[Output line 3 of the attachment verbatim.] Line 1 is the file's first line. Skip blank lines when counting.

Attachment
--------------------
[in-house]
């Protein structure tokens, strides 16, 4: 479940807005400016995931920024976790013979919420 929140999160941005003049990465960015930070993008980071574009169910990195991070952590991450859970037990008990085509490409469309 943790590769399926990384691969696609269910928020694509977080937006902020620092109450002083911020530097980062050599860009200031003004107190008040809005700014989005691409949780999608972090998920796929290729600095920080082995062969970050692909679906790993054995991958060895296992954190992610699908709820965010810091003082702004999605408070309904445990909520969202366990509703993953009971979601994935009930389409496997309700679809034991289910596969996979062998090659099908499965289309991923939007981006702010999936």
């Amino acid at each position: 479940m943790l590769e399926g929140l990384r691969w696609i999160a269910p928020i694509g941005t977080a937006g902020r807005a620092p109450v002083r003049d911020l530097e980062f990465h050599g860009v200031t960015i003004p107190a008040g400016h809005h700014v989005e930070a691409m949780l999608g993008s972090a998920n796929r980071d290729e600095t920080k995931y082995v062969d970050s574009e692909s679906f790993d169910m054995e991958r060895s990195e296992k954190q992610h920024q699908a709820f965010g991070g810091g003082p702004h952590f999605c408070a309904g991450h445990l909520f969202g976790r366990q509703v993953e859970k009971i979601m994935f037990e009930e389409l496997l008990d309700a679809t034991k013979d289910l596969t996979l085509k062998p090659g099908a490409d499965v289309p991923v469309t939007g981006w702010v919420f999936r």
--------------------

């Amino acid at each position: 479940m943790l590769e399926g929140l990384r691969w696609i999160a269910p928020i694509g941005t977080a937006g902020r807005a620092p109450v002083r003049d911020l530097e980062f990465h050599g860009v200031t960015i003004p107190a008040g400016h809005h700014v989005e930070a691409m949780l999608g993008s972090a998920n796929r980071d290729e600095t920080k995931y082995v062969d970050s574009e692909s679906f790993d169910m054995e991958r060895s990195e296992k954190q992610h920024q699908a709820f965010g991070g810091g003082p702004h952590f999605c408070a309904g991450h445990l909520f969202g976790r366990q509703v993953e859970k009971i979601m994935f037990e009930e389409l496997l008990d309700a679809t034991k013979d289910l596969t996979l085509k062998p090659g099908a490409d499965v289309p991923v469309t939007g981006w702010v919420f999936r």